(ORDO NEWS) — French scientists have shown that ants can be trained to identify certain forms of cancer by the volatile substances emitted by the tumor.
The ability of dogs to “diagnose” certain diseases has long been known. With their extremely keen sense of smell, they can detect volatiles and odors that are characteristic of illness, including Covid-19.
However, it is difficult to imagine that physicians would begin to massively use dogs for diagnosis. If only because it is too difficult and time consuming to raise and train them, and to maintain them is expensive and troublesome.
Therefore, scientists are testing other, easier-to-work animals, including rodents and even insects, for similar abilities.
And a team from the French National Center for Scientific Research (CNRS) turned to the common brown wood ants Formica fusca , and they showed excellent sensitivity to tumor volatile organic substances.
Each oncological disease has its own unique composition of volatile substances. In experiments, Baptiste Piqueret and colleagues focused on two forms of breast cancer by growing such cells in vitro, “in vitro.”
Using a sweet reward, the scientists trained ants to identify tumor cells while ignoring healthy ones. The insects learned in just a few tries, demonstrating the same accuracy as trained dogs.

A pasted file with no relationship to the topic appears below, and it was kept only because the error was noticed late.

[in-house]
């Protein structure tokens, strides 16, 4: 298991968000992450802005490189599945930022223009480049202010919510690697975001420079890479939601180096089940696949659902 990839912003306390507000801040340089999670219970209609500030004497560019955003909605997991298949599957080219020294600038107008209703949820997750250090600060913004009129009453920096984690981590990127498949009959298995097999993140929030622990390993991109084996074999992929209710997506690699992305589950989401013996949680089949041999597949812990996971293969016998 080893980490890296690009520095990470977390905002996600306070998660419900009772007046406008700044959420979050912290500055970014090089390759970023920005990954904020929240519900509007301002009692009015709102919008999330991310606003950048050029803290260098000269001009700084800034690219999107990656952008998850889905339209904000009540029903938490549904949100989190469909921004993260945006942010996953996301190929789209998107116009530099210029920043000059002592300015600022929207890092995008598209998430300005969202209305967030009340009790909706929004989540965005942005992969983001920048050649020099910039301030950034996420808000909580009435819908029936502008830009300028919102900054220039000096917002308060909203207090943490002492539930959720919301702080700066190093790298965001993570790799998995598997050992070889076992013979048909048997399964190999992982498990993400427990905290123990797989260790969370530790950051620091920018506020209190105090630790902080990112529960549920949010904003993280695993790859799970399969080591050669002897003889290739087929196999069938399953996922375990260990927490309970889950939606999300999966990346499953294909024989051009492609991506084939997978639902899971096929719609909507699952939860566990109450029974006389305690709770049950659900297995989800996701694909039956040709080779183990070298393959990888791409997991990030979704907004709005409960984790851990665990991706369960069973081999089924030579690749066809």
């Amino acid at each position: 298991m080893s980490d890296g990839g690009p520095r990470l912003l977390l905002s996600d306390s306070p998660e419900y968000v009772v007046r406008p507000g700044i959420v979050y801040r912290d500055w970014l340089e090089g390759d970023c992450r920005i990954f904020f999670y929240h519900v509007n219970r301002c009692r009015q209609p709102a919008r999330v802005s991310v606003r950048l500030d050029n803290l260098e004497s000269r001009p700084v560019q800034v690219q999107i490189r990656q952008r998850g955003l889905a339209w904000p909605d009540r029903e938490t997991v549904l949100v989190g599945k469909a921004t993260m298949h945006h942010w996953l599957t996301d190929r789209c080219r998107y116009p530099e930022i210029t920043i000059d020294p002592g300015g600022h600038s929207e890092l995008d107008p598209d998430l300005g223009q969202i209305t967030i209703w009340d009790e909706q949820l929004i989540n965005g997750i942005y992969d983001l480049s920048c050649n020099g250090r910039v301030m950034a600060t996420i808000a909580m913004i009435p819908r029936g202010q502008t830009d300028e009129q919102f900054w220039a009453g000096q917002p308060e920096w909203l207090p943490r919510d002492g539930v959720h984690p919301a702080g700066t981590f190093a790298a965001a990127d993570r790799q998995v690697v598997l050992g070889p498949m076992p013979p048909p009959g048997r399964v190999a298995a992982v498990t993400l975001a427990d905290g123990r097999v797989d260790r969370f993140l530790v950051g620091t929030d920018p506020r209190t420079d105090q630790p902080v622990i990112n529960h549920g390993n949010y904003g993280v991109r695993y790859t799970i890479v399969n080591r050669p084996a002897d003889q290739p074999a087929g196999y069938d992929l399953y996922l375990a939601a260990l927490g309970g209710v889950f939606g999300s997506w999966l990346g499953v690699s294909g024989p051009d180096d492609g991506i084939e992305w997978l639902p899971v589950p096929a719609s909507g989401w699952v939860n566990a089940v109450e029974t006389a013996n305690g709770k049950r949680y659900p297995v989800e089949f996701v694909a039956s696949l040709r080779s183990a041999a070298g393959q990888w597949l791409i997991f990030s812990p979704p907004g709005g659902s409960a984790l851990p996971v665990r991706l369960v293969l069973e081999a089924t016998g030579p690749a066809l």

“In terms of the ability to notice the smell, ants turned out to be no worse than dogs, the most famous “biodetectors,” the authors of the work write.
And in some aspects, ants are superior to dogs, because they require less time for training (half an hour instead of 6-12 months) and funds for maintenance (honey and frozen insects twice a week). A simple training protocol can be implemented by anyone after a couple of days of training.”
According to the researchers, each trained ant can be used up to nine times, after which its abilities begin to degrade and it is worth moving on to the next insect.
However, this diagnostic method is still far from clinical practice, and the work carried out by French biologists only demonstrates the possibility of such an approach. Before the appearance of diagnostic ants in hospitals and clinics, it is still very, very far away.
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